• The MCA21 data was collected only from 2008, then how can it be used to compare the earlier growth/ production.
  • The Bank Credit Growth has averaged 20.3% between FY07 to FY12 and 12.3% between FY13 to FY18, during the same tenure the GDP growth rates have averaged 6.7% and 6.9% respectively (against the older growth rates of 8% and 6.9% respectively).
  • There has been inconsistency even in the case of Investment Growth. Between FY07 to FY12, the growth rate of investment was 10.7% and 5.3% between FY13 to FY18.
  • Tax collections between FY07 to FY12 has grown by 16.5% and then post that by 13.8%. There is a close relation between GDP growth and tax collection growth. With higher growth, tax collections increase.
  • The inflation rate averaged 9.6% between FY07 to FY12 and 6.4% thereafter. If the growth was driven by higher demand then, there should have been a higher inflation rate in the second part.
  • The gross investment to GDP ratio was peaking at 38% (FY08 to FY11) during the UPA government against the 30.3% (FY15 to FY18) in the present government (as per the economic theory, higher investments, the higher and the growth in the GDP). So how can the GDP growth during the present government be higher than the previous government. This could happen in cases where the production becomes very efficient leading to lower ICOR (Incremental Capital Output Ratio). But during the present government the twin shocks – Demonetisation and GST – have ensured that this is not the case.
  • The exports during the UPA government boomed at an average growth rate of over 20% against the zero growth rates in the last four years.
  • The data has been prepared from 2004-05 to 2010-11 and this coincides with the period of UPA govt.

Arguments in favour of the new methodology.

  • The decline in bank credit growth can be explained by Increased capital efficiency. Bank facilitating credit to the corporates through instruments such as commercial papers, bonds, etc
  • Inconsistency in investment, increased economic efficiency, Decreased ICOR (Incremental Capital Output Ratio – measures higher/incremental amount of capital needed to increase the production by a unit). There is no uniform relationship between growth and investment. The cycle is revived through consumption and then investment kicks in.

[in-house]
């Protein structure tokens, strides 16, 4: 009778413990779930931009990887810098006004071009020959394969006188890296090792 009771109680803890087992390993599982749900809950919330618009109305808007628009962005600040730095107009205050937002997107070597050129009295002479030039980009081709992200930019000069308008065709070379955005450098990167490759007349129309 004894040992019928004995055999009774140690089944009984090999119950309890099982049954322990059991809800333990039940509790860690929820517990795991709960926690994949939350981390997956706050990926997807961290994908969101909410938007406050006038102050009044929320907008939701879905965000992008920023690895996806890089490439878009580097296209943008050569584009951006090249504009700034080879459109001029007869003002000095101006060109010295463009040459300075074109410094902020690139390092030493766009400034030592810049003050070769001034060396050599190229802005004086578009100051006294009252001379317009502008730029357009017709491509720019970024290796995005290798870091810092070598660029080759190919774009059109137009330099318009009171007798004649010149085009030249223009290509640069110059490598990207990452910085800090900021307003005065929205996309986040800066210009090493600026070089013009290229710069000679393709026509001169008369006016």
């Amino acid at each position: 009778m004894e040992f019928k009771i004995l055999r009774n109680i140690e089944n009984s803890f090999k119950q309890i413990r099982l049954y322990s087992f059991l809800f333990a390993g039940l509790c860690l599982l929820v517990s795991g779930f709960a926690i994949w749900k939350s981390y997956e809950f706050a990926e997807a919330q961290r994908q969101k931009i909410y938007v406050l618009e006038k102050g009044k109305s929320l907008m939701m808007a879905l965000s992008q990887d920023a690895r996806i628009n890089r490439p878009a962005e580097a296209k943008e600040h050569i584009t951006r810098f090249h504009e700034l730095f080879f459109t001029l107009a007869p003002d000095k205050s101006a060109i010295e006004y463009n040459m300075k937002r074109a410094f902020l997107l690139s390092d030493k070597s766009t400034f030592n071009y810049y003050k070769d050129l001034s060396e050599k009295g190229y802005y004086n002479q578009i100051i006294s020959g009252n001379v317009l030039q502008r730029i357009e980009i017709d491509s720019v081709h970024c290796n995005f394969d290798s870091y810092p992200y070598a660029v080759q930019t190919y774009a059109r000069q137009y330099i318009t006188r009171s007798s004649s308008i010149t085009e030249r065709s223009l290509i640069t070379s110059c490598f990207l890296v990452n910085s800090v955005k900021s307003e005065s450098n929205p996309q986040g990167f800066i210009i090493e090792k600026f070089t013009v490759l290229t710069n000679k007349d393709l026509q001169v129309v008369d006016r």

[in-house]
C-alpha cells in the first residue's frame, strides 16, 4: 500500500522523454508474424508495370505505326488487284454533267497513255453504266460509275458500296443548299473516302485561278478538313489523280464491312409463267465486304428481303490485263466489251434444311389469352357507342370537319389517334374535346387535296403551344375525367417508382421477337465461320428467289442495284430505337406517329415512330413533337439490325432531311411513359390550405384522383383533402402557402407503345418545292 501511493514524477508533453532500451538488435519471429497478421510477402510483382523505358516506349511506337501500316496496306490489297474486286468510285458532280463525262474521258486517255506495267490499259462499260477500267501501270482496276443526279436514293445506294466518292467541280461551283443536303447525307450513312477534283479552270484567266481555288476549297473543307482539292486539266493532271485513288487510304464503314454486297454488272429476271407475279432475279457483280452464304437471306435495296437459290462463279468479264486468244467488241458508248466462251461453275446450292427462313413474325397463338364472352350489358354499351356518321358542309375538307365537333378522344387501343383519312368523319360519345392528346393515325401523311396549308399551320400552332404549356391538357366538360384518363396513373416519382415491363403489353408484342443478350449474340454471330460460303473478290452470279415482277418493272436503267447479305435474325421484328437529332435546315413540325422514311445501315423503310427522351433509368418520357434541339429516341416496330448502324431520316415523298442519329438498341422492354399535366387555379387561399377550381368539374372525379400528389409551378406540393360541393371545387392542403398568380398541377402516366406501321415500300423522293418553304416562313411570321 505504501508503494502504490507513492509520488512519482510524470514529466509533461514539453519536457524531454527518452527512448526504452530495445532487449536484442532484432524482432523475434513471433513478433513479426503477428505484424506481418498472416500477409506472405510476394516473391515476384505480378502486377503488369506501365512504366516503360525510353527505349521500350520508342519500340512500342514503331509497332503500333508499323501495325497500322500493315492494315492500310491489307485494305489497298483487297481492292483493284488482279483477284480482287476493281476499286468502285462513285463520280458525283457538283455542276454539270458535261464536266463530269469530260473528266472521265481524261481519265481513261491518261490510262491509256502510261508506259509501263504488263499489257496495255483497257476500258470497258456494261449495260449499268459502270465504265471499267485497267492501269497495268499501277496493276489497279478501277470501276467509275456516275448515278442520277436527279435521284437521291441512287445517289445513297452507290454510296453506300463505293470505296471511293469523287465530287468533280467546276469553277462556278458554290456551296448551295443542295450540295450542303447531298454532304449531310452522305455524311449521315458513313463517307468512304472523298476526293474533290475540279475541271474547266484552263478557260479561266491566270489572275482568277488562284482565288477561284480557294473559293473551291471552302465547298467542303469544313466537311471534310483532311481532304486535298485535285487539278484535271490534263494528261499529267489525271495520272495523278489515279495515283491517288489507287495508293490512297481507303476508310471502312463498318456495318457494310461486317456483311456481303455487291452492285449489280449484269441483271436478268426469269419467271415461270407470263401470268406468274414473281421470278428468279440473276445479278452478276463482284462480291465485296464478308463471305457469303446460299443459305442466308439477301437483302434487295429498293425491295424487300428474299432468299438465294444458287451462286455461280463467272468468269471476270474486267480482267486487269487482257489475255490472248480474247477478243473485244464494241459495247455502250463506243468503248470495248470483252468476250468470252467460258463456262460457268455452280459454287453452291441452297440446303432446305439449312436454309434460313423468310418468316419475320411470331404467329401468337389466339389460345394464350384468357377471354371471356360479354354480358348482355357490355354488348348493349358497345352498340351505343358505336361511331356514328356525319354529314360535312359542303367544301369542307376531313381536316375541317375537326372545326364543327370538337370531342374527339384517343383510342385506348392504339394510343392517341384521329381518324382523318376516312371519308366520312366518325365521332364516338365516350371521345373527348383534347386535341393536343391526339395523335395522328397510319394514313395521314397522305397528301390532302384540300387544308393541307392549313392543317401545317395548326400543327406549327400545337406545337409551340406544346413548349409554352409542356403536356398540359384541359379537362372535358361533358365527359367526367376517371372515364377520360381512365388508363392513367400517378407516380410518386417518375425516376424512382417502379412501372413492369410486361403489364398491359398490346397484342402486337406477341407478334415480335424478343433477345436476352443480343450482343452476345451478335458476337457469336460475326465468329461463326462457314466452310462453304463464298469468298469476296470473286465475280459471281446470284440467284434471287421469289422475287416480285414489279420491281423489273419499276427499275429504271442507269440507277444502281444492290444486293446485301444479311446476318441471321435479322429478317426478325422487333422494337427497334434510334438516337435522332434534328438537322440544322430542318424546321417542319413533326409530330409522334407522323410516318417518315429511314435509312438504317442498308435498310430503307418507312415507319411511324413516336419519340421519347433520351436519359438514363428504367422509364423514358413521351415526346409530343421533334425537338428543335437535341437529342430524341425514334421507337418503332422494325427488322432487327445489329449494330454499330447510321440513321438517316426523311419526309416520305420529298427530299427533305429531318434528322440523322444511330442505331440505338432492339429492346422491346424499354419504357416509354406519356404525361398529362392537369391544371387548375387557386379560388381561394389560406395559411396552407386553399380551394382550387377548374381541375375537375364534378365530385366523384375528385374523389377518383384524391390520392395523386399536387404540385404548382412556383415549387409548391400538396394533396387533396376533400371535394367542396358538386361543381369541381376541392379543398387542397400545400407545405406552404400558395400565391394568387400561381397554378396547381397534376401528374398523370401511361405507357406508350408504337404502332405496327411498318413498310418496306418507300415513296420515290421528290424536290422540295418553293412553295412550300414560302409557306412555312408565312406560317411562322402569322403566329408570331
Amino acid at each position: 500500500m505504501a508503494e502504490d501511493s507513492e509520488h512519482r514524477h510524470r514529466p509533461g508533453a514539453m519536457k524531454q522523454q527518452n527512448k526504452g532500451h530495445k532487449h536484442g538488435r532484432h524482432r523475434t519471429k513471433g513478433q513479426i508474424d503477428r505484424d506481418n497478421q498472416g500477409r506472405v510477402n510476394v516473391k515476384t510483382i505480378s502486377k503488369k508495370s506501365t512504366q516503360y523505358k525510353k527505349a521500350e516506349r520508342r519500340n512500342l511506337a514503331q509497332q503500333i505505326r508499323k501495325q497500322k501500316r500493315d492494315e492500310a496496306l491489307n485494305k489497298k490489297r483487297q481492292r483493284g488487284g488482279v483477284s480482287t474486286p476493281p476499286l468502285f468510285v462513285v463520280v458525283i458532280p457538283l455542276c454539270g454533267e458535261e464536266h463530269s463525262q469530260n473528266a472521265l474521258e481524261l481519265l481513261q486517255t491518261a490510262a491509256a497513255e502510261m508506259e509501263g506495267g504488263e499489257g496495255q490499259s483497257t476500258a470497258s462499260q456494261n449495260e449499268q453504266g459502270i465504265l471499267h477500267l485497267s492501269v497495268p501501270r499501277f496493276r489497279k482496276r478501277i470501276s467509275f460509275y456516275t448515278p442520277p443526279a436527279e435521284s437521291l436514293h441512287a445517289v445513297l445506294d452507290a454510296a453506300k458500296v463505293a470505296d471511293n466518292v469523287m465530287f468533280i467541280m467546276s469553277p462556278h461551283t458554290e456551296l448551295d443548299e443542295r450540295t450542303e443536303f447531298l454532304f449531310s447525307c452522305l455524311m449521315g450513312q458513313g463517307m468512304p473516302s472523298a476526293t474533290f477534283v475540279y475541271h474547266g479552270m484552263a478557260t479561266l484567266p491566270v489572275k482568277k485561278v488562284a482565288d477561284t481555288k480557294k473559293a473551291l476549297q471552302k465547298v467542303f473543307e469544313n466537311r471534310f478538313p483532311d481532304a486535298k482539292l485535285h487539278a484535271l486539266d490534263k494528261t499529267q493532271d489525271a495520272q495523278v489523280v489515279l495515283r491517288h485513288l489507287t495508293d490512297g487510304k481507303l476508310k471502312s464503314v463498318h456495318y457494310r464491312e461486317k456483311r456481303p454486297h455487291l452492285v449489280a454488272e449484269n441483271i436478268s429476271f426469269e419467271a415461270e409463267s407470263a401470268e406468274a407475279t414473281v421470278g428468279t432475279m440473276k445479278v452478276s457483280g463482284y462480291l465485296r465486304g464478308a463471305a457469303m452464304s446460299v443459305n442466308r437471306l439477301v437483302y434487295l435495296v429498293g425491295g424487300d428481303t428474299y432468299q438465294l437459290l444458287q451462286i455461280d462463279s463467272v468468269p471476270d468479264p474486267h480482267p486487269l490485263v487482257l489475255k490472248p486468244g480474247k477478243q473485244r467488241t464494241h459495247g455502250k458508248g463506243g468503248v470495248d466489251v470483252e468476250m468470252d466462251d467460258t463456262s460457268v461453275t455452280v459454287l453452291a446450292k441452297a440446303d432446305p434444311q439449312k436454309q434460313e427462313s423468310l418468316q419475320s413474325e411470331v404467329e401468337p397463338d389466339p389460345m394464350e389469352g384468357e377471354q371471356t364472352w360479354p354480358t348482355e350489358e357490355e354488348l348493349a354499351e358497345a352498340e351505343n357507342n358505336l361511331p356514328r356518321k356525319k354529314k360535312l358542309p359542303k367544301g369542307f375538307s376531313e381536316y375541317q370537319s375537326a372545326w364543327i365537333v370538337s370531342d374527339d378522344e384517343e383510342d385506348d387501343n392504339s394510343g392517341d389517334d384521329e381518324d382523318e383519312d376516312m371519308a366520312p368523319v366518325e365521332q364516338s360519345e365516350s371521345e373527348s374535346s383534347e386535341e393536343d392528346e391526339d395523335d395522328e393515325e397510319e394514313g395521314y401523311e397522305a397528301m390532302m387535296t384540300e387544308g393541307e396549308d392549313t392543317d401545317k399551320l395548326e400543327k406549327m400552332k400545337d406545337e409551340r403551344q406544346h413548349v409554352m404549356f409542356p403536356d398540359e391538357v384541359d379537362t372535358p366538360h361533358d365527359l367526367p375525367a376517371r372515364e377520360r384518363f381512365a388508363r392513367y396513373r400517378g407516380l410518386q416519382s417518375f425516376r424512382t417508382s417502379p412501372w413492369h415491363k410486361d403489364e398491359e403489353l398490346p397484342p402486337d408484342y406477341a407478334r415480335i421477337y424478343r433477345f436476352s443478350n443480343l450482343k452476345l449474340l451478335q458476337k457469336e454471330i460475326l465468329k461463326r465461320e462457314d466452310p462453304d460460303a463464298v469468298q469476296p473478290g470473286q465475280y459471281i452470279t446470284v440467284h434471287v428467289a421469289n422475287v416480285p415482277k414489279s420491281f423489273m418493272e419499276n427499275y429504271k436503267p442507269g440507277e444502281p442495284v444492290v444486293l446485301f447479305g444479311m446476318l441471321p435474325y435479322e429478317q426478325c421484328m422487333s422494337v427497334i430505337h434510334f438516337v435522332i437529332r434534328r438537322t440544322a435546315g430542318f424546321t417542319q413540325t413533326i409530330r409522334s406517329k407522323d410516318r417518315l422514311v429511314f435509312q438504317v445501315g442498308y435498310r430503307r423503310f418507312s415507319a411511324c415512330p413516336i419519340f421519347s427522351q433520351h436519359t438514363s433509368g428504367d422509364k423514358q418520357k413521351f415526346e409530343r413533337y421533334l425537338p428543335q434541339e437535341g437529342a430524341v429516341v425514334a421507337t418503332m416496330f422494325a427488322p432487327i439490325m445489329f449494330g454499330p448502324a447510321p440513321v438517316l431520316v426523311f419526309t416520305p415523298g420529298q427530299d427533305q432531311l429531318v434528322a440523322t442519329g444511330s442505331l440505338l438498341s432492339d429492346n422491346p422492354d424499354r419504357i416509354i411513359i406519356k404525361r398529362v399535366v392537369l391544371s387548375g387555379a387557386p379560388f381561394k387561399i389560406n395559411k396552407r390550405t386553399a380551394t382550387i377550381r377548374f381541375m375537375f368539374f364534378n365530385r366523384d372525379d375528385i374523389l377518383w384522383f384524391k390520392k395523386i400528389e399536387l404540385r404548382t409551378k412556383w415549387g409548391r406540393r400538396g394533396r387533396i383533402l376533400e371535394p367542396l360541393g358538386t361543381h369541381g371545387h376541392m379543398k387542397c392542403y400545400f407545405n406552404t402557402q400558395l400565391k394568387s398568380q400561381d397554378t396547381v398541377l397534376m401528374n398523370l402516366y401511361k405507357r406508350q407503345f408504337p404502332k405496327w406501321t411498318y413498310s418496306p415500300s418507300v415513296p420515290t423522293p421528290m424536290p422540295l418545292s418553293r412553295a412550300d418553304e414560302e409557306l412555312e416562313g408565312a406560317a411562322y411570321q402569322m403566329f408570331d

• The tax collections could also have been varied because of various other factors such as higher compliance, changes in tax rates, etc.

GDP in India – Way Forward

  • Allow the CSO to independently calculate, seek feedback, and publish new data. The data/results should be realistic and reflective of the ground reality.
  • If the CSO wants to make it more transparent, it can seek the opinion/involvement of experts.
  • GDP is just a statistical tool. There should be more focus on inclusive growth rather than just growth. Inclusive growth entails not just the growth but also the benefits derived by the growth in the form of development. It doesn’t make any sense to have farmer suicides in Maharashtra which is one of the wealthiest states in India. This dichotomy can be seen where India is ranked 6th globally in terms of nominal GDP, top in terms of growth rates but 130th in the case of HDI and 108th in WEF’s Gender Gap Index.
  • As per Credit Suisse, the wealth of the top 1 percent has increased from 40% to 60% (between 2010 to 2016) and the top 10% owns 90% of the wealth. As per a report prepared by Azim Premji University, the growth for India has averaged 7% and the employment growth has been at 1%. Within this also the ones who are getting the formal jobs were receiving a decreasing share of total output.
  • Though this would be very difficult, India could look into Chain Linking methodology or index. Wherein the developed economies keep updating their GDP calculation methodology very often.
  • Moreover, the government has already announced that the base year is going to be changed likely to 2018-19 if it’s done then these numbers will be revised all over again

GDP Of India [UPSC Notes GS-III]:-Download PDF Here

FAQ about Gdp Of India UPSC Notes

What is the GDP growth rate of India in 2020-21?

The GDP growth rate is -7.3% in the year 2020-21 in comparison to 4% growth rate registered in the year 2019-20.(Real GDP)

What is real and nominal GDP?

Nominal GDP is calculated as per the market prices for the year for which the GDP is calculated where as Real GDP is calculated as per the market prices in the base year. The Real GDP negates the inflation in goods and services.